Gothic Martha Stewart: starting, shopping, motifs, projects, resources, notes

About Gothic Martha Stewart
This site sprung from the hypothetical question: "What if Martha Stewart was a goth?" For the uninitiated, Martha Stewart is a phenomenally successful domestic arts champion and stylemaker who advocates an upscale but not ostentatious style of living which has a lot to do with making things yourself and finding new uses for the old, instead of just buying everything new.

Martha is famous for her how-to projects (which she calls "Good Things") that range from cooking up chocolate candy to painting furniture with faux finishes to making your own potpourri to sewing ribbons onto pillowcases to creating door wreaths for every holiday. Good Things frequently involve the use of a hot glue gun or just a little bit of straight stitching, and many of the projects are quite easy for even the novice.

For quite some time, those of us on the newsgroup have discussed similar little projects that we could do to make our homes as beautifully gothic as our wardrobes. Many of our projects were direct adaptations of Martha's Good Things -- except we used scraps of black velvet, vintage lace, purple satin ribbons, dried blood-red roses, and other typically goth things we had around the house. Little did Martha realize how easily her elegant eggshell blues and seafoam greens could be turned to black and burgundy!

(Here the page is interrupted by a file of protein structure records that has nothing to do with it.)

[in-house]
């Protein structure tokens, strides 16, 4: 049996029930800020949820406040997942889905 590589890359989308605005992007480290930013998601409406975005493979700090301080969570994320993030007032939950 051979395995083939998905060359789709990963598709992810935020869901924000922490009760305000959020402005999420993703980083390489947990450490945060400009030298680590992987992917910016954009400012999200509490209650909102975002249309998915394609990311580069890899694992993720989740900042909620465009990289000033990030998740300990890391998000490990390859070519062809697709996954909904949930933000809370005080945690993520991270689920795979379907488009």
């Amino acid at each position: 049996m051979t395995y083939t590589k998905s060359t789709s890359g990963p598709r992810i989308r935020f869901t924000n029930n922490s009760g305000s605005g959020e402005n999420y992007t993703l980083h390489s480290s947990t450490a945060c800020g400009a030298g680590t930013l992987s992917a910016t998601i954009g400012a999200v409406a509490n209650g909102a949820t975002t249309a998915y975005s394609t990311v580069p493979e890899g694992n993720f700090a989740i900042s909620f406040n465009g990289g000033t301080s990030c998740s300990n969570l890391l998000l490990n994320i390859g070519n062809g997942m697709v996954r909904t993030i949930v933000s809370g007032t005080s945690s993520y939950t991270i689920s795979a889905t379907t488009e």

If Martha Stewart were really gothic, color is the only thing she'd have to change. Her central ideas are already well-suited to the gothic subculture. Martha adores finding old linens and gently worn furniture at flea markets. She sews a lot of her own household dressings. She paints and experiments with unusual painting techniques on objects small and large. She loves flowers, live and dried. Her style flirts with Victorian, Art Deco, and modern elements and frequently mixes them into a very beautiful mishmash. And even though her surroundings look very rich, many of her ideas are created from rather simple and inexpensive materials, like fabric scraps and secondhand dishes.

So I decided to take what many of us knew instinctually and write it all up in detail to help those who are just beginning or perhaps never noticed how much you can do with very little. Taking Martha Stewart's ideas as a starting point, I've tried to give them a blatantly gothic touch so that, with just a little time, some inspiration, and some effort, anyone can make their home into as gothic as they want it to be.

Btw, no, I'm not a professional interior designer; I just watch too much Home and Garden TV. If I can do this stuff, anyone can.

Good luck!

--Trystan L. Bass
webmistress and writer of
Gothic Martha Stewart

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